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This page is a brief guide to Dupuytren’s fasciectomy. If you have any questions or would like further information, speak to your GP or health professional.
When one or more fingers curl up into the palm of the hand due to fibrous tissue contracting, this is known as a Dupuytren’s contracture and is caused by Dupuytren’s disease. This happens over a period of time and is the result of scar-like tissue forming just below the skin of the palm of the hand and the fingers.
Dupuytren’s contracture causing deformity of fingers
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Surgery should allow you to use your hand more effectively and straighten your fingers.
A needle aponeurotomy performed by your surgeon may help, but it could also result in the contracture returning.
Radiotherapy can be offered as a treatment option at select centres.
A new treatment, which involves injecting a drug called collagenase into the bands of tissue, may be possible but its effectiveness is unclear.
Surgery is the most successful treatment for Dupuytren’s disease.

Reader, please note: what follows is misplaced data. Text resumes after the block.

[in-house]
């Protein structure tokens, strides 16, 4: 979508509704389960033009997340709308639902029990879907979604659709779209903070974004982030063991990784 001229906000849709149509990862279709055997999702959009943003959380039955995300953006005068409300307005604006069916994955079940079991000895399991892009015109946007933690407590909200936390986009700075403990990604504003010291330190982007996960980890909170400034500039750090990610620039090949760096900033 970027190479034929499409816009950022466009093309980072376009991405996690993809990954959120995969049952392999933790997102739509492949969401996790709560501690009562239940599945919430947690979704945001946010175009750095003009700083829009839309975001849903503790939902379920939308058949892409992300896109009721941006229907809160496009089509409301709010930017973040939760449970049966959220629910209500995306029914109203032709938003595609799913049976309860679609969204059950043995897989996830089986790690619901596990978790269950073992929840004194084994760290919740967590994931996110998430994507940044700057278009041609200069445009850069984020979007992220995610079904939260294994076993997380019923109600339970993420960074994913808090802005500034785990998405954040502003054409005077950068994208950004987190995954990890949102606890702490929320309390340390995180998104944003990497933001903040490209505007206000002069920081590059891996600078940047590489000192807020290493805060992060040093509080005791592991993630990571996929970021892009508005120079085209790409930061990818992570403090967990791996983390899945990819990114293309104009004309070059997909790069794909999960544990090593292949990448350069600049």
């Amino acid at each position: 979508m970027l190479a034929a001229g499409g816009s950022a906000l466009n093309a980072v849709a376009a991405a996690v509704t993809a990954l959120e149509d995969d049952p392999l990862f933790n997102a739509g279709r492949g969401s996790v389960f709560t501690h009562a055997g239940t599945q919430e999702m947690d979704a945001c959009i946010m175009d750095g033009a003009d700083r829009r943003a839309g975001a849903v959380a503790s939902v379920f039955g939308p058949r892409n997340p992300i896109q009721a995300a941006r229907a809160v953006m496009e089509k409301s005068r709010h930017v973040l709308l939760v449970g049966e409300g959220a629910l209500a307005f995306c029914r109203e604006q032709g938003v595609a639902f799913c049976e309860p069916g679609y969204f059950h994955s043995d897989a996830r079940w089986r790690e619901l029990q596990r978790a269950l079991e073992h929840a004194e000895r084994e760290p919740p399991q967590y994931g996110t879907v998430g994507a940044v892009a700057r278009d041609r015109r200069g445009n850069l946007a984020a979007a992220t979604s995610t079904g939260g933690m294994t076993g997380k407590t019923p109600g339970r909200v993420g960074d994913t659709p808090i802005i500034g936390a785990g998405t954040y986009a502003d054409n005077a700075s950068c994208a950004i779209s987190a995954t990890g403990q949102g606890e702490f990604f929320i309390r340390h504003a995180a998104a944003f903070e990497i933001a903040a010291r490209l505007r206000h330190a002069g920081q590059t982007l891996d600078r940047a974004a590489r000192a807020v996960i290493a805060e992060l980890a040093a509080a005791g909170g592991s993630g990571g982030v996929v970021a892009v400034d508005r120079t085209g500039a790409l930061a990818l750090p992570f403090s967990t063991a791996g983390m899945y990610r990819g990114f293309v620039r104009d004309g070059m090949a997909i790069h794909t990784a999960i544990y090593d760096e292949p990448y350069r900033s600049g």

During the operation, your surgeon will either cut the fibrous band in the palm of your hand causing the contracture, or remove the affected skin and replace with skin grafts. A selection of anaesthetic techniques is available for a Dupuytren’s fasciectomy.
You should be able to go home the same day when you have Dupuytren’s fasciectomy.
Regular exercise should help you to resume normal activities as soon as possible, but seek advice from your GP or healthcare professional before starting to exercise.
Following the procedure, it may take a while for your hand to settle down.
You should gain better function in your hand and be able to straighten the affected fingers following Dupuytren’s fasciectomy.
EIDO Healthcare Limited – The operation and treatment information on this website is produced using information from EIDO Healthcare Ltd and is licensed by Aspen Healthcare.
The information should not replace advice that your relevant health professional would give you.